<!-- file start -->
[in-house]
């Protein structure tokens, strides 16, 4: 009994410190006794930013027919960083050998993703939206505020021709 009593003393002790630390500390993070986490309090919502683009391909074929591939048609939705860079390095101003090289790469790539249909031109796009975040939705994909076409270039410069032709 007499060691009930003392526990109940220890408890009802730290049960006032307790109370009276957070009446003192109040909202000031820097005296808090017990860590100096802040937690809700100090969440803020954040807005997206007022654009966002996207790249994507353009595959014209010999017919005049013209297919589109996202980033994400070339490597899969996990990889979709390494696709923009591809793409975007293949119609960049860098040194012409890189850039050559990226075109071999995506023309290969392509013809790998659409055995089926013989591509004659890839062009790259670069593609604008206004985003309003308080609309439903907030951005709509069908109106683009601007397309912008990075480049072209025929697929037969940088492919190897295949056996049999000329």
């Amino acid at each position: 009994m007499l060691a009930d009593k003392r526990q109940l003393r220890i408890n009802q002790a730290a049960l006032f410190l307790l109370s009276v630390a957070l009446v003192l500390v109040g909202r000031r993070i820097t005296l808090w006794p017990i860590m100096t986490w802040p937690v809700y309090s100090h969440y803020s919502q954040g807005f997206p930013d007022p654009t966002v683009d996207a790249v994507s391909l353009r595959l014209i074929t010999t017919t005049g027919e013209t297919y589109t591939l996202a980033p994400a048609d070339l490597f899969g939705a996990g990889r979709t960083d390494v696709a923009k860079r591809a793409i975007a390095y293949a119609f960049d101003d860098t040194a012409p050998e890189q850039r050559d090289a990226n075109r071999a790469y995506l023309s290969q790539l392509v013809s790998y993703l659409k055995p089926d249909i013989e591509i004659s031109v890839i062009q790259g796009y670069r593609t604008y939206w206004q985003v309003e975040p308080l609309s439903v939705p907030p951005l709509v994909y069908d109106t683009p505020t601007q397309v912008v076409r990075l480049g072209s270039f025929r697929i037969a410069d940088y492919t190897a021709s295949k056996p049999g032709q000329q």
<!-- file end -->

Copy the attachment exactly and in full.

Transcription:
[in-house]
């Protein structure tokens, strides 16, 4: 009994410190006794930013027919960083050998993703939206505020021709 009593003393002790630390500390993070986490309090919502683009391909074929591939048609939705860079390095101003090289790469790539249909031109796009975040939705994909076409270039410069032709 007499060691009930003392526990109940220890408890009802730290049960006032307790109370009276957070009446003192109040909202000031820097005296808090017990860590100096802040937690809700100090969440803020954040807005997206007022654009966002996207790249994507353009595959014209010999017919005049013209297919589109996202980033994400070339490597899969996990990889979709390494696709923009591809793409975007293949119609960049860098040194012409890189850039050559990226075109071999995506023309290969392509013809790998659409055995089926013989591509004659890839062009790259670069593609604008206004985003309003308080609309439903907030951005709509069908109106683009601007397309912008990075480049072209025929697929037969940088492919190897295949056996049999000329």
């Amino acid at each position: 009994m007499l060691a009930d009593k003392r526990q109940l003393r220890i408890n009802q002790a730290a049960l006032f410190l307790l109370s009276v630390a957070l009446v003192l500390v109040g909202r000031r993070i820097t005296l808090w006794p017990i860590m100096t986490w802040p937690v809700y309090s100090h969440y803020s919502q954040g807005f997206p930013d007022p654009t966002v683009d996207a790249v994507s391909l353009r595959l014209i074929t010999t017919t005049g027919e013209t297919y589109t591939l996202a980033p994400a048609d070339l490597f899969g939705a996990g990889r979709t960083d390494v696709a923009k860079r591809a793409i975007a390095y293949a119609f960049d101003d860098t040194a012409p050998e890189q850039r050559d090289a990226n075109r071999a790469y995506l023309s290969q790539l392509v013809s790998y993703l659409k055995p089926d249909i013989e591509i004659s031109v890839i062009q790259g796009y670069r593609t604008y939206w206004q985003v309003e975040p308080l609309s439903v939705p907030p951005l709509v994909y069908d109106t683009p505020t601007q397309v912008v076409r990075l480049g072209s270039f025929r697929i037969a410069d940088y492919t190897a021709s295949k056996p049999g032709q000329q």